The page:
• Trade recovery now complete President told. Business survey conference reports industry has progressed by own power. No Stimulants Needed! Progress in all lines by the early spring forecast. New York Herald Tribune, January 24, 1930
  • There is nothing in the situation to be disturbed about. Secretary of the Treasury Andrew Mellon, Feb 1930
  • President Hoover predicted today that the worst effect of the crash upon unemployment will have been passed during the next sixty days. Washington Dispatch, March 8, 1930
  • The spring of 1930 marks the end of a period of grave concern. American business is steadily coming back to a normal level of prosperity. Julius Barnes, head of Hoover's National Business Survey Conference, Mar 16, 1930
  • The outlook continues favorable. HES, Mar 29, 1930
  • The outlook is favorable. HES, Apr 19, 1930
  • While the crash only took place six months ago, I am convinced we have now passed the worst and with continued unity of effort we shall rapidly recover. There is one certainty of the future of a people of the resources, intelligence and character of the people of the United States - that is, prosperity. There has been no significant bank or industrial failure. That danger, too, is safely behind us. Herbert Hoover, President of the United States, May 1, 1930
  • By May or June the spring recovery forecast in our letters of last December and November should clearly be apparent. HES, May 17, 1930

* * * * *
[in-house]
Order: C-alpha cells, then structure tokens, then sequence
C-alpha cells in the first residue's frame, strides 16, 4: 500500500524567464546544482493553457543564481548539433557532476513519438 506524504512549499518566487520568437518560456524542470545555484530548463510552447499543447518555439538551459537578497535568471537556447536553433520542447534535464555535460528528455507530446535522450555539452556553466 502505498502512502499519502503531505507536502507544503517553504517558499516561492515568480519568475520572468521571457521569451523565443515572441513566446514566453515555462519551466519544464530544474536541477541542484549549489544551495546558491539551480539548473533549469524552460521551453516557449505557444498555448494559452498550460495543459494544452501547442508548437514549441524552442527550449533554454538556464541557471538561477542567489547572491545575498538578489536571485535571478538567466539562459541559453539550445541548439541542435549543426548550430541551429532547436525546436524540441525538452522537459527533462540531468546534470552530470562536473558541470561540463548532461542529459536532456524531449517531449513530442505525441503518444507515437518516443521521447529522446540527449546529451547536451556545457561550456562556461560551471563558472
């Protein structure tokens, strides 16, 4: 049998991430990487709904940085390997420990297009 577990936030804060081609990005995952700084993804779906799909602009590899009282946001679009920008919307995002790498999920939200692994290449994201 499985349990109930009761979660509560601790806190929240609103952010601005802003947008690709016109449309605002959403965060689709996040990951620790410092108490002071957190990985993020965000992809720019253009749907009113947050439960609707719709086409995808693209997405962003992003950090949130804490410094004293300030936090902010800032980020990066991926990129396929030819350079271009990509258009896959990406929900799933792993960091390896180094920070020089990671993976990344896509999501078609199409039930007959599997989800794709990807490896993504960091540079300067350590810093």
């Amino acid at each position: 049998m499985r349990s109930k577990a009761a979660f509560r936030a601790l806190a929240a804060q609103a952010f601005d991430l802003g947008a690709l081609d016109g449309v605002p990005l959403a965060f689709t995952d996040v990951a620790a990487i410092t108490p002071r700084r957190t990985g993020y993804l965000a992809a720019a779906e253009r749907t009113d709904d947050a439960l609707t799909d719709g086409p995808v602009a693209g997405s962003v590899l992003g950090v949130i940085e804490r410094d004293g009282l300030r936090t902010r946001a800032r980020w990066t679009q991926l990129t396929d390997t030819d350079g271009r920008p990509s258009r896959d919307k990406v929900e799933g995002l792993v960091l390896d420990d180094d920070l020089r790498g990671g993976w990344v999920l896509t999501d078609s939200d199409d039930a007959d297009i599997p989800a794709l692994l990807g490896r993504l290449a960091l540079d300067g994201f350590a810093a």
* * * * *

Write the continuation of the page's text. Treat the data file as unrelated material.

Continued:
• Gentleman, you have come sixty days too late. The depression is over. Herbert Hoover, responding to a delegation requesting a public works program to help speed the recovery. June 1930
  • Irregular and conflicting movements of business should soon give way to a sustained recovery. HES, June 28, 1930
  • American labor may now look to the future with confidence. The worst is over without a doubt. James J. Davis, Secretary of Labor, June 29, 1930
  • The present depression has about spent its force. HES, Aug 30, 1930
  • We have hit bottom and are on the upswing. James J. Davis, Secretary of Labor, September 12, 1930
  • Looking to the future I see in the further acceleration of science continuous jobs for our workers. Science will cure unemployment. Charles M. Schwab, October 16, 1930
  • President Hoover today designated Robert W. Lamont, Secretary of Commerce, as chairman of the President's special committee on unemployment. Washington dispatch, October 20, 1930
  • President Hoover has summoned Colonel Arthur Woods to help place 2,500,000 persons back to work this winter. Washington Dispatch, October 21, 1930
  • We are now near the end of the declining phase of the depression. HES, Nov 15, 1930
  • I see no reason why 1931 should not be an extremely good year. Alfred P. Sloan, Jr., General Motors Co., November 1930
  • The country is not in good condition. Calvin Coolidge, January 20, 1931
  • The depression has ended. Dr. Julius Klein, Assistant Secretary of Commerce, June 9, 1931
  • Stabilization at [present] levels is clearly possible. HES, Oct 31, 1931
  • All safe deposit boxes in banks or financial institutions have been sealed and may only be opened in the presence of an agent of the I.R.S. President F.D. Roosevelt, 1933